Cariboo’s Strongest tests athletes’ mettle

Cariboo’s Strongest tests athletes’ mettle
Cariboo’s Strongest tests athletes’ mettle
Cariboo’s Strongest tests athletes’ mettle
Cariboo’s Strongest tests athletes’ mettle
Cariboo’s Strongest tests athletes’ mettle
Cariboo’s Strongest tests athletes’ mettle
Cariboo’s Strongest tests athletes’ mettle
Cariboo’s Strongest tests athletes’ mettle
Cariboo’s Strongest tests athletes’ mettle
Cariboo’s Strongest tests athletes’ mettle
Cariboo’s Strongest tests athletes’ mettle
Cariboo’s Strongest tests athletes’ mettle
Cariboo’s Strongest tests athletes’ mettle
Cariboo’s Strongest tests athletes’ mettle
Cariboo’s Strongest tests athletes’ mettle
Cariboo’s Strongest tests athletes’ mettle
Cariboo’s Strongest tests athletes’ mettle
Cariboo’s Strongest tests athletes’ mettle
Cariboo’s Strongest tests athletes’ mettle
Cariboo’s Strongest tests athletes’ mettle
Cariboo’s Strongest tests athletes’ mettle
Cariboo’s Strongest tests athletes’ mettle
Cariboo’s Strongest tests athletes’ mettle

A solid contingent of local and visiting competitors helped make this year’s fourth annual Cariboo’s Strongest strength competition in Williams Lake the best yet, said organizer Tyson Delay.

A strength athlete, himself, who finished third in his weight class at the B.C. provincials last month, Delay sat this one out to focus on organizing and making sure the competition ran smoothly.

Cariboo’s Strongest took place Saturday, Sept. 5 in the parking lot outside the Real Canadian Wholesale Club.

“And it went really well, and I’m really happy with it,” Delay said. “We had a really good mixture of some really good guys and some beginners, as well — just guys who are naturally strong — and then on the other end of the spectrum you had guys who have been training for the past four to five years, and each class had a pretty even spread.”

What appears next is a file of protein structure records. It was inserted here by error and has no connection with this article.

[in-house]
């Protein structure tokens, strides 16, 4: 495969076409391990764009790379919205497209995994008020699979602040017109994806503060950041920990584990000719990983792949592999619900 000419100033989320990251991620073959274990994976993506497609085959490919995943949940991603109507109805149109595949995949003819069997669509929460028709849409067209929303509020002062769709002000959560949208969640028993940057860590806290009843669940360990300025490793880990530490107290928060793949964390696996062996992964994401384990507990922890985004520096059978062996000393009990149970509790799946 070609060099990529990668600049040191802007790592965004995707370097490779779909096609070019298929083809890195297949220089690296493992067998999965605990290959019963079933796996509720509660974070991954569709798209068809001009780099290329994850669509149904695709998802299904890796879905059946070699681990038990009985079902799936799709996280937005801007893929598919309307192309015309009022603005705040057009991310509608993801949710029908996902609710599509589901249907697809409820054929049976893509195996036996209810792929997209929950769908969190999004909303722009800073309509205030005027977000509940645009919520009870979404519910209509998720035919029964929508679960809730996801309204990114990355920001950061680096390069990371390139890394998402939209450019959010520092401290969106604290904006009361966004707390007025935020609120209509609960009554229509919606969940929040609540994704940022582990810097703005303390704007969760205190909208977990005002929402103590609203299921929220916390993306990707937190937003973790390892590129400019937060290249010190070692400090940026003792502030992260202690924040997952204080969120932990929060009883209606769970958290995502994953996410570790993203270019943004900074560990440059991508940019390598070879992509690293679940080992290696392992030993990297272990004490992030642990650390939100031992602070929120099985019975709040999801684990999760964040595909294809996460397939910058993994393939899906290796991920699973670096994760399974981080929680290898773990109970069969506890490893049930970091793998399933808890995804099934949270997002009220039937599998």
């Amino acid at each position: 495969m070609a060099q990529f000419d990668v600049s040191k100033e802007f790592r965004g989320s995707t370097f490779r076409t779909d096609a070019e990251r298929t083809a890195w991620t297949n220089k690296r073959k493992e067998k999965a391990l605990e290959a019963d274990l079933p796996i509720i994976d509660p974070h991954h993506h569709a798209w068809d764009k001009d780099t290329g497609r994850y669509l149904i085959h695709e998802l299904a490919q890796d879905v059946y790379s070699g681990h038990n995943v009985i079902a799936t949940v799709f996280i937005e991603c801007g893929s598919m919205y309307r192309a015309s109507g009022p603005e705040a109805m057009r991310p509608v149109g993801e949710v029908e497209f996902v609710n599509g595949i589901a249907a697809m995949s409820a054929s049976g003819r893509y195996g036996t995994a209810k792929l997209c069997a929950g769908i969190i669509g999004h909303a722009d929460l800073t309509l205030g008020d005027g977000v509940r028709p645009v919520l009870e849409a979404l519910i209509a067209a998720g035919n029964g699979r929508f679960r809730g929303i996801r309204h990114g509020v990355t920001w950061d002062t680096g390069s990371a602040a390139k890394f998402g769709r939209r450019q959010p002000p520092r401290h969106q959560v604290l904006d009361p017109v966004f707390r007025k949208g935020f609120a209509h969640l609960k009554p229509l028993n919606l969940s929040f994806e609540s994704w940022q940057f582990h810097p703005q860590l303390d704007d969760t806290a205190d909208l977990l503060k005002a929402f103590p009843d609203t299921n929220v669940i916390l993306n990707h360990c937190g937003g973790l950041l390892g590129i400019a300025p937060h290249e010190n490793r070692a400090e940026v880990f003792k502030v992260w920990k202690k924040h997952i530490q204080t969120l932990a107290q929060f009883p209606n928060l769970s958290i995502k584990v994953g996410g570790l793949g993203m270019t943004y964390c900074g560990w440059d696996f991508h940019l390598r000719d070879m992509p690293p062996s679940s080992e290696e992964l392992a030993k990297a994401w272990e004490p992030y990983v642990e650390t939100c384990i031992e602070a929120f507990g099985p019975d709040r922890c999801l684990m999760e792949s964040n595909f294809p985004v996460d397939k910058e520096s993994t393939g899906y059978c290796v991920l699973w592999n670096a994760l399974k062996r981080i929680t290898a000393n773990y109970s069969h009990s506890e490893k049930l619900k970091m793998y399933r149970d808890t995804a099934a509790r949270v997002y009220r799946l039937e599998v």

Split across lightweight, middleweight and heavyweight divisions, 20 men competed. On the women’s side, three took part.

Events included a max deadlift, sandbag carry, natural stone loading, overhead medley and an 18,000 pound truck pull to cap it all off.

The middleweight division saw a tightly-contest matchup between three competitors: Joe Willburn, Garret LeRoy and Kyle Mctague. First in the class was Willburn, followed by LeRoy in second and Mctague in third.

“The heavyweights really slugged it out,” Delay said.

READ MORE: Delay powers way to third at B.C. provincials

Vancouver’s Joey Plamondon powered his way to first, followed by 37-year-old strongman Palko Wondratschek of Kamloops, who had previously retired from the sport five years ago.

In third place was Darren Kennedy.

“It was really awesome to see those guys come out from Vancouver and Kamloops,” Delay said. “I had comments like: ‘wow, I can’t believe how far these events [in Williams Lake] have come.’”

The lightweight men’s title went to Ben Wallner of Williams Lake.

And on the ladies side, it was Williams Lake’s Ksenia Kolodka claiming the first-place title in the lightweight class, with Marina Davies, also of Williams Lake, coming second.

First place in the heavyweight women’s division went to Brittany Baird.

Delay thanked all of the volunteers who helped make the event a success, along with sponsors Misfit Powerlifting and Strength, NAPA Auto Parts, Reflex Supplements in Prince George and Adam Cox with Cariboo Driver Training, who donated his transport truck for the truck pull event.

Delay said highlights included watching the three heavyweight men’s competitors duke it out, and watching Kolodka deadlift 250 pounds, and Baird deadlift 305 pounds, as a couple of his favourite moments from the event.

“After that I’d say the next highlight was Garret [LeRoy] deadlifting 600 pounds at 195 pounds of bodyweight. He made it look like a warmup.”

He also gave props to local competitor Masiu Fine who, at 51 years old, competed.

“He was having so much fun,” Delay said. “At one point he yelled out to the crowd, joking: ‘Anyone who’s 51 please come and compete. I need someone my age.’”

Adding to the atmosphere, Delay said 50 to 60 spectators cheering on the athletes really made a big difference.

“It was really cool to see,” he said. “And with all the great volunteers this year I wasn’t as stressed. And with the split of the athletes — some beginners and some with lots of experience — guys were stepping in, giving tips and helping out in typical, classic strongman fashion. All in all just a really good time.”

Delay, meanwhile, is now preparing to compete at the Canadian Strongman Nationals in Quebec in October after qualifying through his third-place result at provincials.



greg.sabatino@wltribune.com

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